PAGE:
England Dodge Dealers Jet Cars Under the Stars.
Hot Rods from Hell
Hot Rods from Hell Race of the Decade: Scott Jezak vs. Carroll Hine;
Colonial Classic; May 19, 1991. In the New England Dragway debut of Scott
Jezak's brainchild known as the Hot Rods from Hell, Jezak and Hine put on a
great race. The Hot Rods from Hell helped filled the void created when the
Wild Bunch, a band of supercharged doorslammer match racers, disbanded at
the end of the 1989 season. While the opening event was a far cry from the
6.4-second performances of today, the same centerline to guardrail mentality
existed. In the class' first final at Epping, Jezak's Wild Thing '32 Bantam
ran a 7.73, 168.35 to edge Hine's 7.75, 181.34.
Best Hot Rods from Hell Performance (event): Neal Parker;
Foliage Classic; October 8, 1995. In winning his first Epping Hot Rods from
Hell event, Parker's Excavator '48 Fiat established both ends of the track
record, a trademark he would continue to use at four additional events in
Hot Rods from Hell Run of the Decade: Blair Smith, 6.60,
201.11; Snap-On Tools Jet Cars Under the Stars; August 17, 1991. Smith's
pass in the Alteredmania '23-T was not only the first six-second Hot Rods from
Hell pass at New England Dragway, but it lowered the track record by miles.
Smith's pass came out of nowhere. It was ahead of its time; the Hot Rods
from Hell weren't consistent six-second runners until the 1995 season.
Smith's record lasted until Neal Parker blasted a 6.53 at the 1995 Foliage
Classic. Smith converted his altered into an Alcohol Funny Car called The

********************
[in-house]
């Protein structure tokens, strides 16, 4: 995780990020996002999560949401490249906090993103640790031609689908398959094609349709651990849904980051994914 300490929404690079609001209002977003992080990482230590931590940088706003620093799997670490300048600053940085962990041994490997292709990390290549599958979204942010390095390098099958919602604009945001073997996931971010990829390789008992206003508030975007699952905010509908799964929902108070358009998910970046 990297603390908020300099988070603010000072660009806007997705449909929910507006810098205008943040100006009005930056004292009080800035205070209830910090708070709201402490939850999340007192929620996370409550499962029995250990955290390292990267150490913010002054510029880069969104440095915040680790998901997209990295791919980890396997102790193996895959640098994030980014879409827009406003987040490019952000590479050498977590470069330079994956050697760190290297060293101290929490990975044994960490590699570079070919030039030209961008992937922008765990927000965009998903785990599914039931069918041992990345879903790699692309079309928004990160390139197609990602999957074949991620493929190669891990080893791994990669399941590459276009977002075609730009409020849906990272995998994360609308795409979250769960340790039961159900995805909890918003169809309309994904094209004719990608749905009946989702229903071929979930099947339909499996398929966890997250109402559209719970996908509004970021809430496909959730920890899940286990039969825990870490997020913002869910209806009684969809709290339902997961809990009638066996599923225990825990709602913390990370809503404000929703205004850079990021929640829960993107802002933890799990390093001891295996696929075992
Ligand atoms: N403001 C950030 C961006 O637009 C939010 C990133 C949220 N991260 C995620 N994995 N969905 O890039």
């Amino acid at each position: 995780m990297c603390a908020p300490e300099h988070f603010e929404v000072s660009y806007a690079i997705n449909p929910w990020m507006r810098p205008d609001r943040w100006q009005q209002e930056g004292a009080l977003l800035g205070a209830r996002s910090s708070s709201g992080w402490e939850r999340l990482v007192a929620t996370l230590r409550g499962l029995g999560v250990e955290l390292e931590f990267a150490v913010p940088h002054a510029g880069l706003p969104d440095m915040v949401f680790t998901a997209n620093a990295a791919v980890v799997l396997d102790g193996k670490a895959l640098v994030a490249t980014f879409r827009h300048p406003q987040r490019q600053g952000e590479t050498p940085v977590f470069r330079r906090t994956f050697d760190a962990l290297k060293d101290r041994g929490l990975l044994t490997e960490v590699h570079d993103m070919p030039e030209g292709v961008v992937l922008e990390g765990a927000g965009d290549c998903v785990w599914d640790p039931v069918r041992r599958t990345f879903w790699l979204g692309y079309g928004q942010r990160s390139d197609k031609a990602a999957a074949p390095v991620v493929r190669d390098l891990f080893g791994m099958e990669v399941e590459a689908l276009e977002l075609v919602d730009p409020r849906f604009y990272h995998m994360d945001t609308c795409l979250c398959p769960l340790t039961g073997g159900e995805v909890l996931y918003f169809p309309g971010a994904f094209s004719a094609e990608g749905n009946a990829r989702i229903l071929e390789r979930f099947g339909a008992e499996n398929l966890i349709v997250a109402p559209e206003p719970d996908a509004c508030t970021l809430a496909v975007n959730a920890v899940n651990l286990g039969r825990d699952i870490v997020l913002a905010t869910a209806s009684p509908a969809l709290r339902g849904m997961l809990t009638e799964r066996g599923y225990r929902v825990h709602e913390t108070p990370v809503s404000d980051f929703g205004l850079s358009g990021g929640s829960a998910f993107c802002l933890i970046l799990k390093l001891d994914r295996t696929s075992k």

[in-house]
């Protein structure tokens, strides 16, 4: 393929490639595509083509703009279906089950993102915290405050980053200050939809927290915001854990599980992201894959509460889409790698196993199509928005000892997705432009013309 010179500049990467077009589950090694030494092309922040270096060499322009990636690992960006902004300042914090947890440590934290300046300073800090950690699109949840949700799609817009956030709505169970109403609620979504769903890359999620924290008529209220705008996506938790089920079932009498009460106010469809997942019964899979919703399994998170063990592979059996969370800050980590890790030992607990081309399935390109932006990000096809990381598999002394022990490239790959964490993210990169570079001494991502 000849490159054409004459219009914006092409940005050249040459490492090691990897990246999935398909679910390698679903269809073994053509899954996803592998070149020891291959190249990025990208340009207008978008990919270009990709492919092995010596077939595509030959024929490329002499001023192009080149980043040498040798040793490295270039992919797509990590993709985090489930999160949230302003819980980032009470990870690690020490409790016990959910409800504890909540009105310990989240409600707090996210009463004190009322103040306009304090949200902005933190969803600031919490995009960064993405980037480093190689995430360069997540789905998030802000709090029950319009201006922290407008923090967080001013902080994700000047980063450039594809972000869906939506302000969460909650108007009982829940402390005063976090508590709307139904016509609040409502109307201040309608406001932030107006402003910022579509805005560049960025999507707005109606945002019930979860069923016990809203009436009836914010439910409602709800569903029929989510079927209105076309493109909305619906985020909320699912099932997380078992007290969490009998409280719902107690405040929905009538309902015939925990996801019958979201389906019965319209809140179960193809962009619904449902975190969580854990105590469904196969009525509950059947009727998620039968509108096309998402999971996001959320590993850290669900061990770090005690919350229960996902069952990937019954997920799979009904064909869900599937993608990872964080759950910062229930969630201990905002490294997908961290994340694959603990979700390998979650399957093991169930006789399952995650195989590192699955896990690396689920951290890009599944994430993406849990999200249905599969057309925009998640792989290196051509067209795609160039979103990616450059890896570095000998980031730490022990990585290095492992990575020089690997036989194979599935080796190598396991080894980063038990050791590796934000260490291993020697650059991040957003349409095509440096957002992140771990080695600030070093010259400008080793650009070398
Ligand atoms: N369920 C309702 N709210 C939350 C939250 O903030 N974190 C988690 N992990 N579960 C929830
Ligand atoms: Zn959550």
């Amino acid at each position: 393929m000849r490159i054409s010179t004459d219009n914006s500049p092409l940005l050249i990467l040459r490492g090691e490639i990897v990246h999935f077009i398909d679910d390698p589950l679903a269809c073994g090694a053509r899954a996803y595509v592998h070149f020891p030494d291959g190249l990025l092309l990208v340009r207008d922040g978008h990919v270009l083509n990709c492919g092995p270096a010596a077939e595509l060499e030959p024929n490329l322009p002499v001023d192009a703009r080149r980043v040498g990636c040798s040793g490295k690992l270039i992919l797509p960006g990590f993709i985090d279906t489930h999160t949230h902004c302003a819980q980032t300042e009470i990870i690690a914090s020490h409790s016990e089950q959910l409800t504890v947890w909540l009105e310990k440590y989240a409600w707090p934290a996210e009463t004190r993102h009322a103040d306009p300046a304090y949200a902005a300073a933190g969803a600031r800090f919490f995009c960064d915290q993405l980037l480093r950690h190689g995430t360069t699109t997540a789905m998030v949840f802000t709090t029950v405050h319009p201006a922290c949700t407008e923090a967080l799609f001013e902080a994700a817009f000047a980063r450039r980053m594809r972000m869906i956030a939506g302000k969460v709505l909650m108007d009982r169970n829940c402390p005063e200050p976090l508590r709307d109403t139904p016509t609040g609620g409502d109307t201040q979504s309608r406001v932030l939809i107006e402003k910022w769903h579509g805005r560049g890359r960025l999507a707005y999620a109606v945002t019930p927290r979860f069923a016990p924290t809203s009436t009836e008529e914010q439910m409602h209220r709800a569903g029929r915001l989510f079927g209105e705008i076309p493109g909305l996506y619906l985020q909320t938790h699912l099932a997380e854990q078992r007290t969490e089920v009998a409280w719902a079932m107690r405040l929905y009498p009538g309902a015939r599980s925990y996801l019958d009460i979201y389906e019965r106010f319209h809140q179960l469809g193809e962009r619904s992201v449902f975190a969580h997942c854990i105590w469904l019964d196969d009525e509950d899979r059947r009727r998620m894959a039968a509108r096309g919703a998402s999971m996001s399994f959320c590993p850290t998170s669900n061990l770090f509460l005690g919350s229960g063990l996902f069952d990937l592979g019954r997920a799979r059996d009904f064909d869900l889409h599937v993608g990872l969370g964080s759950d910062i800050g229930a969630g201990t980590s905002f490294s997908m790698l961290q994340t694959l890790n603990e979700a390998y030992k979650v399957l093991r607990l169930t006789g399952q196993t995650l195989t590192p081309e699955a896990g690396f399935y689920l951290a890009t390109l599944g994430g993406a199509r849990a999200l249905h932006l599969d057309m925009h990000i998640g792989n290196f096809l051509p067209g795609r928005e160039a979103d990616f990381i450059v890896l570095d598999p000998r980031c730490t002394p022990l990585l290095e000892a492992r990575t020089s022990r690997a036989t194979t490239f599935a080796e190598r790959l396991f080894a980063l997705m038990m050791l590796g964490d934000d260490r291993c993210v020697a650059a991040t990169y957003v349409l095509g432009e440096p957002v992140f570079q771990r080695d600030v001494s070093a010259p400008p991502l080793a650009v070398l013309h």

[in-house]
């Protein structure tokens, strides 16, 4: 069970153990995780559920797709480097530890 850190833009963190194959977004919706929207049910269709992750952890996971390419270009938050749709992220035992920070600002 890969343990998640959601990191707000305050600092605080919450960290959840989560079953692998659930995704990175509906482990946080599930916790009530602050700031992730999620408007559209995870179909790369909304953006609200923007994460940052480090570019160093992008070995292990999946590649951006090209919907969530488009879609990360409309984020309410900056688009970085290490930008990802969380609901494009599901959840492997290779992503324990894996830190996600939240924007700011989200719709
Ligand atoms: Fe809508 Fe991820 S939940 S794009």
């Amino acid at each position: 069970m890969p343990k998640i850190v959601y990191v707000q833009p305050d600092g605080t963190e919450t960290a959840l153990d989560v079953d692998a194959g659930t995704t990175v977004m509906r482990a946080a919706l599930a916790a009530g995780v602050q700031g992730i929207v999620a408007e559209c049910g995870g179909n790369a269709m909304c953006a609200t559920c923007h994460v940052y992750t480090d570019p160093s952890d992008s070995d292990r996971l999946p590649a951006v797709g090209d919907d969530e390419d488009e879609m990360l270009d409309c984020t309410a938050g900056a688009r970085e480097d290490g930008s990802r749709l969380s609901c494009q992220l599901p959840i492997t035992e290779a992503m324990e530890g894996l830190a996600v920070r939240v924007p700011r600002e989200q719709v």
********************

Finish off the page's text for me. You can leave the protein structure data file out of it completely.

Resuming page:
Searcher, and was relatively successful with it in 1993 and 1994.
Hot Rods from Hell Racer of the Decade: Neal Parker. Parker
showed up at New England Dragway mid-decade with the Hot Rods from Hell, and
promptly lowered track records. While Carroll Hine won more events overall,
Parker was more consistently the quickest altered, even when he didn't win.
While he didn't end the decade with the track marks in Hot Rods from Hell,
he competed in IHRA's Super Eliminator, and recorded track records in that
category, along with an IHRA World Speed Record.
Jet Dragster Race of the Decade: Jessica Willard vs. Lou Brookman; Jet
Cars Under the Stars; August 8, 1998. The first event to introduce 300-mph
Jet Dragsters at New England Dragway also was the race with the first
side-by-side 300-mph pairing. Willard's Epping debut in the Hanna
Motorsports' Queen of Diamonds was highlighted by a 5.15, 302.62 lap against
Brookman. Brookman fouled, but not by much. His 5.22, 307.58 was right
alongside. Willard left with the track e.t. mark; Brookman, the speed mark.